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Open AccessEditorial

Physiological Responses to Abiotic and Biotic Stress in Forest Trees

Forstbotanik und Baumphysiologie, Büsgen-Institut, Georg-August Universität Göttingen, Büsgenweg 2, 37077 Göttingen, Germany
University of Freiburg, Institute of Forest Sciences, Chair of Tree Physiology, Georges-Köhler Allee, Geb. 53/54, 79085 Freiburg, Germany
Authors to whom correspondence should be addressed.
Forests 2019, 10(9), 711;
Received: 15 August 2019 / Accepted: 19 August 2019 / Published: 21 August 2019
(This article belongs to the Special Issue Physiological Responses to Abiotic and Biotic Stress in Forest Trees)
Forests fulfill important ecological functions by sustaining nutrient cycles and providing habitats for a multitude of organisms. They further deliver ecosystem services such as carbon storage, protection from erosion, and wood as an important commodity. Trees have to cope in their environment with a multitude of natural and anthropogenic forms of stress. Resilience and resistance mechanisms to biotic and abiotic stresses are of special importance for long-lived tree species. Since trees exist for many decades or even centuries on the same spot, they have to acclimate their growth and reproduction to constantly changing atmospheric and pedospheric conditions. In this special issue, we invited contributions addressing the physiological responses of forest trees to a wide array of different stress factors. Among the eighteen papers published, seventeen covered drought or salt stress as major environmental cues, highlighting the relevance of this topic in times of climate change. Only one paper studied cold stress [1]. The dominance of drought and salt stress studies underpins the need to understand tree responses to these environmental threats from the molecular to the ecophysiological level. The papers contributing to this Special Issue cover these scientific aspects in different areas of the globe and encompass conifers as well as broadleaf tree species. In addition, two studies deal with bamboo (Phyllostachys sp., [1,2]). Bamboo, although botanically belonging to grasses, was included because its ecological functions and applications are similar to those of trees. View Full-Text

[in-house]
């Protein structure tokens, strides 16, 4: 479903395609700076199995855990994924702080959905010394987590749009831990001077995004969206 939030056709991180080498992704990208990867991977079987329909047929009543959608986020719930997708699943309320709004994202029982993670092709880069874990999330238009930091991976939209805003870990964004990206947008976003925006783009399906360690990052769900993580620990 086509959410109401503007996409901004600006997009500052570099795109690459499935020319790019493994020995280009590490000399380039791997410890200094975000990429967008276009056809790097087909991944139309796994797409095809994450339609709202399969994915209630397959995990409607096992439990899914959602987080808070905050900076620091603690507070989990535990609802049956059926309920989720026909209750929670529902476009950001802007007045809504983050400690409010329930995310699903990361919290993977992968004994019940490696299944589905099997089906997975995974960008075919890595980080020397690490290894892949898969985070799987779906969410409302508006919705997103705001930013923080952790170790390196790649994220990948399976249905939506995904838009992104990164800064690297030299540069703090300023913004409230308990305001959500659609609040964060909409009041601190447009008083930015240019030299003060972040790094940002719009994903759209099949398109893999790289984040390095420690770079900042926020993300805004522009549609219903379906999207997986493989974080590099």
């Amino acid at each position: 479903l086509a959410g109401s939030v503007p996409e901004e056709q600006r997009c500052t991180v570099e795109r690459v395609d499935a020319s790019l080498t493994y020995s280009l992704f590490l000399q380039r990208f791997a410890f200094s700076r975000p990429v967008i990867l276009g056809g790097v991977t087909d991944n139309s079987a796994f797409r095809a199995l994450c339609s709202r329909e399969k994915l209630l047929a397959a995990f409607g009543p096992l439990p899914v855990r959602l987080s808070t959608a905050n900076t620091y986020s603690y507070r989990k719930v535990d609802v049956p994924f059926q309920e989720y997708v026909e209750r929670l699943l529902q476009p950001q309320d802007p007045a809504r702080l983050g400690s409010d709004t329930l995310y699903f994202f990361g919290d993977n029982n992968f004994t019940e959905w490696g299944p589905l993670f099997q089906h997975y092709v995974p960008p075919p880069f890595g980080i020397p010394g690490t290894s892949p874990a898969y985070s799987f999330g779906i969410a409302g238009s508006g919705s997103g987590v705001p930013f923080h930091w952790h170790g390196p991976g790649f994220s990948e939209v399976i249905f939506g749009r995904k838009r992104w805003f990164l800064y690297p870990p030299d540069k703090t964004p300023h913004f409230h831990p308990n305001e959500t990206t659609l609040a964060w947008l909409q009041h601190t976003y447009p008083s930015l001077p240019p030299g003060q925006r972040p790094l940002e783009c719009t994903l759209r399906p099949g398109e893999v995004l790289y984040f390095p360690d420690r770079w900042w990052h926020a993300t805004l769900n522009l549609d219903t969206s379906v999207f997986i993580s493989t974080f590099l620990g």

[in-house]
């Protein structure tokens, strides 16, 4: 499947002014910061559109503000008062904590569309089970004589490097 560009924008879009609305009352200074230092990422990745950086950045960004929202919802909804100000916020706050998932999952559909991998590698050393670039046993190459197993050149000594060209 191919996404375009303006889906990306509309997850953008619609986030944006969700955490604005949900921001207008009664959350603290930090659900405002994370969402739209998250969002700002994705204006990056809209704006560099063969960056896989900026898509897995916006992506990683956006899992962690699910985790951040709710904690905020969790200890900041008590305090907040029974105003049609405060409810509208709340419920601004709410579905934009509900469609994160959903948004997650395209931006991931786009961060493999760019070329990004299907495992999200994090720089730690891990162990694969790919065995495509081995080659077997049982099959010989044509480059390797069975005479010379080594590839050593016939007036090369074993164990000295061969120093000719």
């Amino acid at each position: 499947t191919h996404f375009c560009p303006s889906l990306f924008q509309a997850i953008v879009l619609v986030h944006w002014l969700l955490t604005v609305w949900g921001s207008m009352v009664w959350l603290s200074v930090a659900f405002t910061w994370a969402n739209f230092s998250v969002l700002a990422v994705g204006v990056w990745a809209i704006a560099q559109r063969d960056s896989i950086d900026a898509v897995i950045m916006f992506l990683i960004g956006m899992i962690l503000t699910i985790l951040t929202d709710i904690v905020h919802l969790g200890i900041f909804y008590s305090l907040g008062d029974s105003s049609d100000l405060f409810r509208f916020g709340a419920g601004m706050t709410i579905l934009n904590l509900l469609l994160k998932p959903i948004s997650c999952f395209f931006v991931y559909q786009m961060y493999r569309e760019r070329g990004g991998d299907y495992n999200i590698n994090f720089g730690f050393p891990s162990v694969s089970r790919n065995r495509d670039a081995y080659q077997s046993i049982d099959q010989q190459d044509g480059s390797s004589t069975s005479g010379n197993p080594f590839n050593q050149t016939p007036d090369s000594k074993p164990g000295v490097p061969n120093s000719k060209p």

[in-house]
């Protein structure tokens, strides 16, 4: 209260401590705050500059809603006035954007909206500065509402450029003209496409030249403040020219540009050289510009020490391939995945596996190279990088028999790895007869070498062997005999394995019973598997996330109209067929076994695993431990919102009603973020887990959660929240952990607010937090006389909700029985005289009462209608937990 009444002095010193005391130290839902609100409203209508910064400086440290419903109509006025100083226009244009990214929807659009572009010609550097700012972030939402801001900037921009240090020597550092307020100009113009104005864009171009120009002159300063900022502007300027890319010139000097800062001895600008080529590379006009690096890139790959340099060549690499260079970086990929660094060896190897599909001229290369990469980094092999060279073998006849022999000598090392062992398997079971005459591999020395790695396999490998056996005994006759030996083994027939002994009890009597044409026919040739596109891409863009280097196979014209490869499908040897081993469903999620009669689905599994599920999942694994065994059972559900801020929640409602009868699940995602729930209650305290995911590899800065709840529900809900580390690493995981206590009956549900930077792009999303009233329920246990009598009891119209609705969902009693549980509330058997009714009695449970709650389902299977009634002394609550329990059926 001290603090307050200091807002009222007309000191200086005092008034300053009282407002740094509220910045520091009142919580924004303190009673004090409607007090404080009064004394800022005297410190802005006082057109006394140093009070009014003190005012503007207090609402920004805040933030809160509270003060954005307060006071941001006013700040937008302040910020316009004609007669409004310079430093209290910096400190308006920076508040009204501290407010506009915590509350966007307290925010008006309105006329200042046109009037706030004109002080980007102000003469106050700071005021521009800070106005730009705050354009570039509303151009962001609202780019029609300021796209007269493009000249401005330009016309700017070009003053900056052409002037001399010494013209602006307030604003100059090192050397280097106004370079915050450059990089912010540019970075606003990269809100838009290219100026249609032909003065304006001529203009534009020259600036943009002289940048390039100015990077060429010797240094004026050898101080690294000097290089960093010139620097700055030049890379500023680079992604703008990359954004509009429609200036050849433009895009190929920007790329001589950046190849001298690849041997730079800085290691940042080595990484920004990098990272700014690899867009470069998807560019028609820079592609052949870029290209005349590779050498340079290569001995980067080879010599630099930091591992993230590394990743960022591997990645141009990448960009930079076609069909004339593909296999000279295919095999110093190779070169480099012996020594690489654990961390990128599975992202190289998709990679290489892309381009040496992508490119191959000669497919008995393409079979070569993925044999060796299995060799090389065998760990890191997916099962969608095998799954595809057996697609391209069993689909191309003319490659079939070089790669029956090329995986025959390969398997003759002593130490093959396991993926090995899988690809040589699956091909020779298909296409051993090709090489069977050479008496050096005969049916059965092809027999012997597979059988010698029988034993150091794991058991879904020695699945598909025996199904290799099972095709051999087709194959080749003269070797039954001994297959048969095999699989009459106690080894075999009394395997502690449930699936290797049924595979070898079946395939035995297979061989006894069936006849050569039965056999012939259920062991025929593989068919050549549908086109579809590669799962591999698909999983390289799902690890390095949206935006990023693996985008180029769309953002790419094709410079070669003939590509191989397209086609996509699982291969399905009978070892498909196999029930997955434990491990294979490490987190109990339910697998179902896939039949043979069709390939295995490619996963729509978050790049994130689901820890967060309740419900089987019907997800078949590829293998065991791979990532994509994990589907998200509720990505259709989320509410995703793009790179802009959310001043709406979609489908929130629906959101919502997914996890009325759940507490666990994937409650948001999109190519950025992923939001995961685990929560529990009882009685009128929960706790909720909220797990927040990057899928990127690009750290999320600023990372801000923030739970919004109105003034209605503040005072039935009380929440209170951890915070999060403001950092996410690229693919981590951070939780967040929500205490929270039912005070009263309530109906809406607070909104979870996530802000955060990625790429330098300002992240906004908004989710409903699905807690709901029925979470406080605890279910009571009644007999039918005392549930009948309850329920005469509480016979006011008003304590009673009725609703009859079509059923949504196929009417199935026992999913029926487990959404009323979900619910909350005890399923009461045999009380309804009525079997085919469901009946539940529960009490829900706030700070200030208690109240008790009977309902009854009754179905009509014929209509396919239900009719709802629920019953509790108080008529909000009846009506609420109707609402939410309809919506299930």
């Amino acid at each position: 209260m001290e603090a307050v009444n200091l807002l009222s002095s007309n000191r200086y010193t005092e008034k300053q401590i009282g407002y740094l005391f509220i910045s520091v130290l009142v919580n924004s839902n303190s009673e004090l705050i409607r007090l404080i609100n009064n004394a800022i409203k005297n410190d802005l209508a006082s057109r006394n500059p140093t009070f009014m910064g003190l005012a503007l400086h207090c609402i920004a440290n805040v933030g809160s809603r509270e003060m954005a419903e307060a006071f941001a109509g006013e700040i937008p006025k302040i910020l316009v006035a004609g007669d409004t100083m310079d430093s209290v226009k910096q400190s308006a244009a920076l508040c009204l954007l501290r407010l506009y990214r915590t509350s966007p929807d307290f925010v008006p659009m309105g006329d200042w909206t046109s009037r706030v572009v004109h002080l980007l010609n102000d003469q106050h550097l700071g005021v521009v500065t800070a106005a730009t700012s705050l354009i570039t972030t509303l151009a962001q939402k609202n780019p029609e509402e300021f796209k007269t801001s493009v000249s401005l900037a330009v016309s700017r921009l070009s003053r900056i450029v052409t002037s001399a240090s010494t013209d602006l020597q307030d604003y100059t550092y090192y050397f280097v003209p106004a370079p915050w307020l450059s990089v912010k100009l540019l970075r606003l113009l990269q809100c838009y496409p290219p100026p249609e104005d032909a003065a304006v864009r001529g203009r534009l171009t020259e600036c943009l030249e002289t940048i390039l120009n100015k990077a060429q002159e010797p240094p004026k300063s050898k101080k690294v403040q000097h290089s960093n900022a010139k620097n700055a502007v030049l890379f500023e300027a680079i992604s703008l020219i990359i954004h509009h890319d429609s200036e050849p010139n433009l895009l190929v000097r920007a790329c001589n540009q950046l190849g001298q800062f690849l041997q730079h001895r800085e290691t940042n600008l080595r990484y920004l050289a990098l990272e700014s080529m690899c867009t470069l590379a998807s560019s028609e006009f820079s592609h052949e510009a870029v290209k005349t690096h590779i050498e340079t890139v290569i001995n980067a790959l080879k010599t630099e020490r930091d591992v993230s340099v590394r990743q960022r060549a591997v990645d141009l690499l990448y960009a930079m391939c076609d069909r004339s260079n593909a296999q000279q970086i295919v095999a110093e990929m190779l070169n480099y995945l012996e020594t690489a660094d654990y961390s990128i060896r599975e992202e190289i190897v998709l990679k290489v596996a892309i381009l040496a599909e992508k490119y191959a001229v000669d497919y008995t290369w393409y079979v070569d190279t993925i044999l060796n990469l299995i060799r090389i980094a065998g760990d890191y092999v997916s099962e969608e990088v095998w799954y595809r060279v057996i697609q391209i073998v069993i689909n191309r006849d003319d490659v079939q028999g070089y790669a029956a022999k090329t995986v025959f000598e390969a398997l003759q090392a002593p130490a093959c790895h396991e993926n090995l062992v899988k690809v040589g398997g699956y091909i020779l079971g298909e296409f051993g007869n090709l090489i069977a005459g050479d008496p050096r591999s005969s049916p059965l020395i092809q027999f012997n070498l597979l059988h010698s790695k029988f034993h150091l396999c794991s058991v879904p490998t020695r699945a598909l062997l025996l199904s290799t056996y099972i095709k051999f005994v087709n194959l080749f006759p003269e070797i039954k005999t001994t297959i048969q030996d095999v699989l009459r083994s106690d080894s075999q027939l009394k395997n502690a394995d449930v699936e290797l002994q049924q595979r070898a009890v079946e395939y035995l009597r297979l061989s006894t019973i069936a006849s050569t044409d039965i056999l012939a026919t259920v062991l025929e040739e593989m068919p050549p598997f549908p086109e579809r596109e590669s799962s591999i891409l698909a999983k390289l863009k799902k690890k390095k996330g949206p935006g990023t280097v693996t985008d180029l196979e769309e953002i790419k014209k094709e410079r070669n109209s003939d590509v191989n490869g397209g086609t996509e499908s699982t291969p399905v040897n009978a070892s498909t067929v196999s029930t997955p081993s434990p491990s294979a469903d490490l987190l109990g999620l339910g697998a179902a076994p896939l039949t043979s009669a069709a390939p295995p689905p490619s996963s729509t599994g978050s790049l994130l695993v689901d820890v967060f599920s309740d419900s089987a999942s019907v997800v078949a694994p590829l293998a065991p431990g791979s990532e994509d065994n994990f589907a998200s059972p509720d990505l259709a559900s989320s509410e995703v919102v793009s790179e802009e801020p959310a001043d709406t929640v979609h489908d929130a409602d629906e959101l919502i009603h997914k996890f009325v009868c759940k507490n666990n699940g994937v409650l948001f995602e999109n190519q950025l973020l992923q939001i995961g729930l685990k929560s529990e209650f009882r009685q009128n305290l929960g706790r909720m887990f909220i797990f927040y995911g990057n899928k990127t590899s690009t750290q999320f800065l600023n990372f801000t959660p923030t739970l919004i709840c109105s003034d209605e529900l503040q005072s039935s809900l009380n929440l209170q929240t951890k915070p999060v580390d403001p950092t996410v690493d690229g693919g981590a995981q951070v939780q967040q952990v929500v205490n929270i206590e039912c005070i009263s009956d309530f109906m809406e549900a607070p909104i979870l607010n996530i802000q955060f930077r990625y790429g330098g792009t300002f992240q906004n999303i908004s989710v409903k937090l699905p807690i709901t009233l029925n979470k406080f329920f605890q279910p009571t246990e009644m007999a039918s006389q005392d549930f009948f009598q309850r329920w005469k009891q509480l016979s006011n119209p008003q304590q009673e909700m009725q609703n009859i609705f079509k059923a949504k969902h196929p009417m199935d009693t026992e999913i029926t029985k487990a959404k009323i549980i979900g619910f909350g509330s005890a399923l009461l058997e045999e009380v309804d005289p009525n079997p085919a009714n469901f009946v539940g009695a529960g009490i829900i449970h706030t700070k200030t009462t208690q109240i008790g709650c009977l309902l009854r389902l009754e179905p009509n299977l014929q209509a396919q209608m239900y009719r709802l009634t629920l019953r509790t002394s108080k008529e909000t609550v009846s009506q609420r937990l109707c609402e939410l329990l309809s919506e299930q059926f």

MDPI and ACS Style

Polle, A.; Rennenberg, H. Physiological Responses to Abiotic and Biotic Stress in Forest Trees. Forests 2019, 10, 711.

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